Experts Give Tips on Nutrition for Elderly Dogs

As pets age, your metabolism slows down and fall activities. As with people, the diet needs to change to meet the demand of their different lifestyles, said Linda p. Case, Faculty of veterinary medicine at the University of Illinois, in the United States, author of the “Canine & Feline Nutrition: A Resource for Companion Animal Professionals”. But, when you must change the dog’s diet and what kind of senior diet must be provided?

Most commercial diets classifies the dog of 7 years of age as a senior, but age varies depending on the size and breed of the dog, said Rebecca Remillard, Ph.d., of the team of nutritionists of elderly Animals Animal Medical Center in Boston. “I’m not an advocate of changing to a senior diet simply because the dog has reached a certain age,” she said, adding that each dog must be monitored individually. The veterinarian can help determine if the dog is ready to a senior diet, based on your race, weight, activity level and overall health.

Senior diets are often equivalent to a diet for chronic kidney disease, in which the reduction of protein is prescribed. Many people think erroneously that elderly dogs need a diet with low protein, said Case, but the protein requirements does not necessarily decrease with age if the dog is healthy. Elderly dogs still need protein to maintain muscle mass. The protein turns food into energy and the amount of energy required depends on the size of the dog, and activity level of your health. A senior diet specially formulated with less protein can, for example, be suitable for small dogs and sedentary, but not be suitable for older dogs and more active.

Once the older dogs tend to gain weight, senior diets typically contain less fat, 10 to 12%, as opposed to a minimum of 15% for many adult formulations. More fibers are added to formulas for the elderly to dilute calories, control hunger and reduce constipation, a common problem for older dogs. You can find a wide variety of diets for elderly dogs in stores of supplies for pets, so you should consult a veterinarian to find out what the best option for the dog individually in PetwithSupplies.

Some formulas for elderly dogs add supplements such as chondroitin and Glucosamine, to help with the pain in the joints. Remillard, however, said that Glucosamine levels in some foods may not be sufficient for all dogs and, again, consult a veterinarian to evaluate the specific demands of the dog. The lack of interest in food may be caused by a disease, such as liver or kidney disease, which may require a prescribed diet. A dental problem can also cause the dog doesn’t eat properly. Small changes in palatability of foods can help while the owner and veterinarian work to correct the condition. Some diets offer smaller pieces of kibble for easier chewing. You can also add water or broth to let food smoother, or mix with canned pates to make food more poignant.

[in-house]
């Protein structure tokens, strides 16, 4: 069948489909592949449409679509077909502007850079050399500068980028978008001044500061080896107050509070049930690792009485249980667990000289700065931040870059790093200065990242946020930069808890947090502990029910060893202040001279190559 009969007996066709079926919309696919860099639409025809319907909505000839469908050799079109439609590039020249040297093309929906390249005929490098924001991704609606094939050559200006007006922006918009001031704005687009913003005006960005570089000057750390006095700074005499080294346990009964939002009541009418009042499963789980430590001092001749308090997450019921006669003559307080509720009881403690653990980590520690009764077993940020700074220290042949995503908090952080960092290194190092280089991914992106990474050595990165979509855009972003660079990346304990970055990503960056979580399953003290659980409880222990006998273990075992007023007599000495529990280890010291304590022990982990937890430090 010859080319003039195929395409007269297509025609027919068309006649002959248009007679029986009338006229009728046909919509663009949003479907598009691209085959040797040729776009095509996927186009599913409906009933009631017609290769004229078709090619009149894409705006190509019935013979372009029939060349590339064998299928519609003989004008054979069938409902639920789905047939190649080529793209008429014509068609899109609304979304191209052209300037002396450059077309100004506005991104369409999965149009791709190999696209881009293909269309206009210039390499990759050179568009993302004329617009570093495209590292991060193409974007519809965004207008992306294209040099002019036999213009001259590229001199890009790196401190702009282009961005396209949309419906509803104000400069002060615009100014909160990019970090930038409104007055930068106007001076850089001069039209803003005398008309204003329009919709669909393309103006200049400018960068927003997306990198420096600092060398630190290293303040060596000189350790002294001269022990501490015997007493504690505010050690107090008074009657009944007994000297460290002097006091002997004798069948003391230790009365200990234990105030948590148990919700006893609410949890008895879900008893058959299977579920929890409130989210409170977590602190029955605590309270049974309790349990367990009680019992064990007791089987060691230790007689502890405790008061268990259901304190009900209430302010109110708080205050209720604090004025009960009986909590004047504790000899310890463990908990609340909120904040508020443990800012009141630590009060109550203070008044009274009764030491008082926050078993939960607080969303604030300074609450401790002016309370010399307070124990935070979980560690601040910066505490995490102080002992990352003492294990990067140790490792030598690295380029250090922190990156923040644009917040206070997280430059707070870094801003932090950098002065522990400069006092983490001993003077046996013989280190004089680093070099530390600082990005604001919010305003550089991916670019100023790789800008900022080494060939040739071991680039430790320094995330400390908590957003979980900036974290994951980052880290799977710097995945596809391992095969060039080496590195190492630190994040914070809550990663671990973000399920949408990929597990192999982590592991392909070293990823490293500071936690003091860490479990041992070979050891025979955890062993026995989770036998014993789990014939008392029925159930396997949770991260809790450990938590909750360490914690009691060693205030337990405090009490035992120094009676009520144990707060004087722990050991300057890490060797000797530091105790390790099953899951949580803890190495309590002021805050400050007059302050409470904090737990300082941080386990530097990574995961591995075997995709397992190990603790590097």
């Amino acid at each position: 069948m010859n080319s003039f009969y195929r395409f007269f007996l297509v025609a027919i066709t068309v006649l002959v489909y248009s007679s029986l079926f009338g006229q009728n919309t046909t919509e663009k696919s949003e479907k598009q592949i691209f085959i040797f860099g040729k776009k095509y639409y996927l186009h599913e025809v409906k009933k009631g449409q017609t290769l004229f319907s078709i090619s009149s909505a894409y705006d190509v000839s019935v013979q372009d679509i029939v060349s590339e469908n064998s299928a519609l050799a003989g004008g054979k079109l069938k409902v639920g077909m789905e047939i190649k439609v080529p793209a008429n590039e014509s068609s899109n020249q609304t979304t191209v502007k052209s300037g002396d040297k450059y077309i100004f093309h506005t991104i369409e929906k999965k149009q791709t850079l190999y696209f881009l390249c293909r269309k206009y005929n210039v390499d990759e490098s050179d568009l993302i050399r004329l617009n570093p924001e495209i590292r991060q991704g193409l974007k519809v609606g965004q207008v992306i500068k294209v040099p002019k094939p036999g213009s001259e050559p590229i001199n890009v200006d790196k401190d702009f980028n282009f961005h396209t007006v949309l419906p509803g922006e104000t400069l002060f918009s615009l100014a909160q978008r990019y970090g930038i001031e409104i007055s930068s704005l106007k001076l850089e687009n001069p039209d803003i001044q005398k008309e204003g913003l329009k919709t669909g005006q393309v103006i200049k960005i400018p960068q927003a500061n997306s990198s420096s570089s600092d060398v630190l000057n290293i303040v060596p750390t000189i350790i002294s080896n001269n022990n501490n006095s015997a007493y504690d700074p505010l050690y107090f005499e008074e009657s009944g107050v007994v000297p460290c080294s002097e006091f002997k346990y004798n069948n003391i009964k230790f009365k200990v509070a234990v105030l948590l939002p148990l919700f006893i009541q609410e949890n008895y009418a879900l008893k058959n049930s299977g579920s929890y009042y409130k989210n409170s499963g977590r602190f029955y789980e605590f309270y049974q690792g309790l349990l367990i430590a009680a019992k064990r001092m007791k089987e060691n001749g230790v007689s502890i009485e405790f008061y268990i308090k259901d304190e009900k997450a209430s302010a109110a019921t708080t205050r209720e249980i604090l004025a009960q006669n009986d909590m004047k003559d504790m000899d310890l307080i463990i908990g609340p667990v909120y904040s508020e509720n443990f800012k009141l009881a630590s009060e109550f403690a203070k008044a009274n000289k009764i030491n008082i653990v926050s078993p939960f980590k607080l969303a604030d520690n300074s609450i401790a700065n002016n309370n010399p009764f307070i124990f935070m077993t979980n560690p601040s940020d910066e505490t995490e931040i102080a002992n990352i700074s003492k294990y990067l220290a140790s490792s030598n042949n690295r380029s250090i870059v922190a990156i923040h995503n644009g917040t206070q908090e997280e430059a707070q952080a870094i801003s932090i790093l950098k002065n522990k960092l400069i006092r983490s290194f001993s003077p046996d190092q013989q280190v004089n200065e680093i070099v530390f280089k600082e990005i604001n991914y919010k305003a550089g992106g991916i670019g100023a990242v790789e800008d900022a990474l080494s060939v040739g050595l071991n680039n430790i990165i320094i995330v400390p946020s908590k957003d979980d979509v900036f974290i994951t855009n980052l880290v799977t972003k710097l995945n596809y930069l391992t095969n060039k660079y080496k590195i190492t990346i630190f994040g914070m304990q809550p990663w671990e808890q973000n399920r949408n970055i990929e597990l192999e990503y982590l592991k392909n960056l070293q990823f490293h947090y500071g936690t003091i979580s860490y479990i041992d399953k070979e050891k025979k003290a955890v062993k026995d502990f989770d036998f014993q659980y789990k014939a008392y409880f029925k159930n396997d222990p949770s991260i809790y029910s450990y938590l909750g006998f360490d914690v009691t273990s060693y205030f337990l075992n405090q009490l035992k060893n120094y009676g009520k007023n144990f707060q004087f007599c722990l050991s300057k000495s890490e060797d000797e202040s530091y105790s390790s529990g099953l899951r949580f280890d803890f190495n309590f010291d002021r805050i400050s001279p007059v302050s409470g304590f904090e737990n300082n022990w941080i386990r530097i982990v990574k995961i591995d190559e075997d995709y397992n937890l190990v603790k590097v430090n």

Overall, the diets of elderly supply the same nutritional needs of adult food with less fat, less calories and more fiber to accommodate the change in the dog’s body. We already know enough about canine nutrition these days to know that a formula is not suitable for all animals, said Case.

What is contained in the package?

Nutritional adequacy statement.

The most important information on food packaging for dogs is the nutritional adequacy statement, which says that the food provides complete and balanced nutrition that meets the standards of the American Association of Animal Feed controls (AAFCO). Most veterinarians recommend premium foods that have undergone tests of AAFCO.

Guaranteed analysis.

This allows one to monitor the minimum quantity of raw fat and protein and maximum quantities of moisture and tows. This does not guarantee that the exact amounts are present, but not quantities are smaller or greater than those listed.

List of ingredients.

The ingredient list highlights the ingredients in order of your weight, starting with the heaviest and ending with the lighter.

Noting the weight of the dog

If the dog has gone from being thin and active to overweight and lazy in just a few months without having changed the food portions or reduced their exercise, may be because, as with people, the dog gains weight and have less energy as you get older. Studies show that overweight dogs have shorter life expectancies. The reduction or weight maintenance when the dog is already elderly can help the animal live longer and improve your quality of life.

If an assessment determines that the dog is healthy, serve smaller portions of your daily food to avoid weight gain, starting with the minimum amount written on the label depending on the size. If the dog does not get satisfied with less food, you must change to the senior diet has less calories and fat, but more fiber to let the animal satiated. Elderly dogs usually get along with a senior diet, but very elderly dogs can really lose a lot of weight, said Remillard.